Looking Ahead and Looking Back: An Examination of NJDOT s and NJT s 2014 Capital Program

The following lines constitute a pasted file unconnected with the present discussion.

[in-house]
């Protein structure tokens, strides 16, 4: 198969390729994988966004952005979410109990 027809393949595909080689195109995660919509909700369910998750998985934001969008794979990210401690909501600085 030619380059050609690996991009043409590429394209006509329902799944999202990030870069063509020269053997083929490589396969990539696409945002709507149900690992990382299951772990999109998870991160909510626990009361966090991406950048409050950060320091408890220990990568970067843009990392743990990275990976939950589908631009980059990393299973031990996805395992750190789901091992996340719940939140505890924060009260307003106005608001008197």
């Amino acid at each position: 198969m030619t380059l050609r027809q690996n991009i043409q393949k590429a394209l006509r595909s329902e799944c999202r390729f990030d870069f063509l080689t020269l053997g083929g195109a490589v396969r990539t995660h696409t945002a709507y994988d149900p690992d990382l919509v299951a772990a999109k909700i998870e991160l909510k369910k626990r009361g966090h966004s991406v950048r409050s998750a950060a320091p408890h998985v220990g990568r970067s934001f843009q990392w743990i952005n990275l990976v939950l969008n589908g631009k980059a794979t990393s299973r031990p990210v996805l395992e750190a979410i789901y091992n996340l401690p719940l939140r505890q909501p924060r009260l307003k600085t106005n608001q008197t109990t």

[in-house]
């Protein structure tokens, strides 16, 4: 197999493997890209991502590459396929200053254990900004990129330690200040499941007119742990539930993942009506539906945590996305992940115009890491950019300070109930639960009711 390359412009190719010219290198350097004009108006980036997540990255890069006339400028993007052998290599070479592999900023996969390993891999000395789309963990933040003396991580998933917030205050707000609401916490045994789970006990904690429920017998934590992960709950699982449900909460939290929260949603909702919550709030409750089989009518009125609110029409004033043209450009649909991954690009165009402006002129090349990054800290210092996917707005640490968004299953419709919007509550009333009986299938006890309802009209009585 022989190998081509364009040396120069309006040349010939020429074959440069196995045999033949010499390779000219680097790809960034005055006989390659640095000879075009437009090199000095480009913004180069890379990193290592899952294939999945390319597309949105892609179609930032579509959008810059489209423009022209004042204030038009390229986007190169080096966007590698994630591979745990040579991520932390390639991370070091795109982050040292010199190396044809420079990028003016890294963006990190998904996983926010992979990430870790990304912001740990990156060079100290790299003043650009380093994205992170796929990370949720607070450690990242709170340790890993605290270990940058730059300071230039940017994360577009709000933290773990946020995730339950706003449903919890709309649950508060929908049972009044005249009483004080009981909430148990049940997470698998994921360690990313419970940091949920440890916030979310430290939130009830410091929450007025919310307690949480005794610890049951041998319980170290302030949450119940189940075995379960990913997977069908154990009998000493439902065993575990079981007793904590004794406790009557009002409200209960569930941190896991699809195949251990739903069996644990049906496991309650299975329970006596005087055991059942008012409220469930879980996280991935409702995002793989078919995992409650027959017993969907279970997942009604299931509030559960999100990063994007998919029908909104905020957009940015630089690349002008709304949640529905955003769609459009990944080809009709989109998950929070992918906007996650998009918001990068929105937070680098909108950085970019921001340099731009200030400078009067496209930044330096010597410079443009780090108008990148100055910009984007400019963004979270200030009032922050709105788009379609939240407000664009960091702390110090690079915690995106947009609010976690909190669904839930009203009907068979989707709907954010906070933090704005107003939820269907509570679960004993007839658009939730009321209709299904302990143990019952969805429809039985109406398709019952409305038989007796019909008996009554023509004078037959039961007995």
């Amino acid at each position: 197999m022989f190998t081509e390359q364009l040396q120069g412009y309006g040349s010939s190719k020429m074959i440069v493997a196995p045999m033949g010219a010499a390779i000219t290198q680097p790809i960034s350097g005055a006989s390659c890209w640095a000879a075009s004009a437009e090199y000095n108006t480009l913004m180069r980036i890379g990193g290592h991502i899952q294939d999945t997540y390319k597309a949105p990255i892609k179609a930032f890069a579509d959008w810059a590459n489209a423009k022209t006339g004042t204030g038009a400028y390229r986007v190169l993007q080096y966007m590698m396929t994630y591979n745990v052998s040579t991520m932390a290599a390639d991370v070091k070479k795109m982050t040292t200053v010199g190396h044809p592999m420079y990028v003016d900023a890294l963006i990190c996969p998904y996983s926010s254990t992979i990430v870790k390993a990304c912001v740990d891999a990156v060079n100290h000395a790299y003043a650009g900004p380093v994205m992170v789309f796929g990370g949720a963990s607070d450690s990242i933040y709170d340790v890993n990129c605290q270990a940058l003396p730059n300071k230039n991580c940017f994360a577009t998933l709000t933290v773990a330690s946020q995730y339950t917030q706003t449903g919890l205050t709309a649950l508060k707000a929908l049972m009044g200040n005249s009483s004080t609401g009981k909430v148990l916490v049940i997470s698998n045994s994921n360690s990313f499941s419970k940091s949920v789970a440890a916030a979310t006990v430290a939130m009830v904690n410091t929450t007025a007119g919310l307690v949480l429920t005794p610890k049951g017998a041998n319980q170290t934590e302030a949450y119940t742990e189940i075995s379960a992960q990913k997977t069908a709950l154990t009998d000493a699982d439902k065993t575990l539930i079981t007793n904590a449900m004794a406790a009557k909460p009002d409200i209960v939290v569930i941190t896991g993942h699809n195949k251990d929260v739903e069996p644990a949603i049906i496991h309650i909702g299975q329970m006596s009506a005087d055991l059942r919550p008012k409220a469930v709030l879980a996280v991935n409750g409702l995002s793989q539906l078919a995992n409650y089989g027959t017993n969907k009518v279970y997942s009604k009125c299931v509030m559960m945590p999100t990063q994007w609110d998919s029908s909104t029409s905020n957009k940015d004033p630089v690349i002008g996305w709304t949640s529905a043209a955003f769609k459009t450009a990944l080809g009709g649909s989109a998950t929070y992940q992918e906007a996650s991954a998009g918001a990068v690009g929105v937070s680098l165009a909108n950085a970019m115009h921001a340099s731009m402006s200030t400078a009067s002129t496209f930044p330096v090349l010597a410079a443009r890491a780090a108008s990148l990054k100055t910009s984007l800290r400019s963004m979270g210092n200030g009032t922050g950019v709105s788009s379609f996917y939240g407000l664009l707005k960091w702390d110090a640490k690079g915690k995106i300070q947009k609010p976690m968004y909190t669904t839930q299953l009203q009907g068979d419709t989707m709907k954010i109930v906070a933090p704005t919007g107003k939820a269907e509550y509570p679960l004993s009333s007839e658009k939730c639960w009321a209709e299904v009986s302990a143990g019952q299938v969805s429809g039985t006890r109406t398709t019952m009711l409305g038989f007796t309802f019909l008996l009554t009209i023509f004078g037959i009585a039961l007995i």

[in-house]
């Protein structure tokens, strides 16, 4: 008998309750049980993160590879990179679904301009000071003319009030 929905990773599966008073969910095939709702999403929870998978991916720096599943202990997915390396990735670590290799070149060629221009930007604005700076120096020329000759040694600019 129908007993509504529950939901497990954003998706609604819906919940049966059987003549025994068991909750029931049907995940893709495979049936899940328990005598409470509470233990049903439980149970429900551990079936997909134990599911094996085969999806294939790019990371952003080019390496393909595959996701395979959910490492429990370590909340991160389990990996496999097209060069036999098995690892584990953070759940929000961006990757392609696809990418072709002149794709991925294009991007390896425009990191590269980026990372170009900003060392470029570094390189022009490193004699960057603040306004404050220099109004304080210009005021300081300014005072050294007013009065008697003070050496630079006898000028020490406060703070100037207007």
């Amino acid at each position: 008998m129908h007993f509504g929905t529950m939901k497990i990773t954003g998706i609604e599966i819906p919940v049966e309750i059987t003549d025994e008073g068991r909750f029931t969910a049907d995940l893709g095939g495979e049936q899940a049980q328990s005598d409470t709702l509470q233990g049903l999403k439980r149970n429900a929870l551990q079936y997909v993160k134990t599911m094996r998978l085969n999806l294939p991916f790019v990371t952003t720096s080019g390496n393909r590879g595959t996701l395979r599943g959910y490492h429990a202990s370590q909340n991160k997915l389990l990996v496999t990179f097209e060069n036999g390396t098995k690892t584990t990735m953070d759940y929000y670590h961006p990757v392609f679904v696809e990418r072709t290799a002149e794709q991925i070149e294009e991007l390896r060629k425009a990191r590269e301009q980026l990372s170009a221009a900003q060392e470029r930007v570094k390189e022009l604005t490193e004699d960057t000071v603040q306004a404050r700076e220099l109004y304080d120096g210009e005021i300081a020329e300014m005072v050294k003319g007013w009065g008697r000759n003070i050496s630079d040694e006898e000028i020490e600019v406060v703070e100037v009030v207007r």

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1 Looking Ahead and Looking Back: An Examination of NJDOT s and NJT s 2014 Capital Program The New Jersey Department of Transportation s (NJDOT) and New Jersey TRANSIT s (NJT) Transportation Capital Program for Fiscal Year 2014 outlines the State s planned transportation capital investments for the year. Tri-State Transportation Campaign s yearly analysis of the Capital Program sheds light on NJDOT s and NJT s priorities in the upcoming year, as well as tracks the State s progress towards sustainable and equitable transportation policies. The total Capital Program is $3.98 billion, with $2.754 billion allocated to NJDOT and $1.228 billion for NJT. Due to federal reporting requirements, the NJDOT portion includes projects undertaken by agencies other than NJDOT, such as the Port Authority s Goethals Bridge replacement and its Bayonne Bridge Navigational Clearance Project. These non-dot projects total almost $863 million, or about 22 percent of the entire Capital Program. TSTC s analysis excludes these projects because the Department has no discretion over them. Findings TSTC s line-by-line examination of the 2014 Capital Program reveals some positive trends continuing from the 2013 Program as well as some worrisome trends that move the State away from smart transportation investment. Source: TSTC analysis of the NJDOT portion of the Transportation Capital Program Fiscal Year 2014 and Fiscal Year 2013.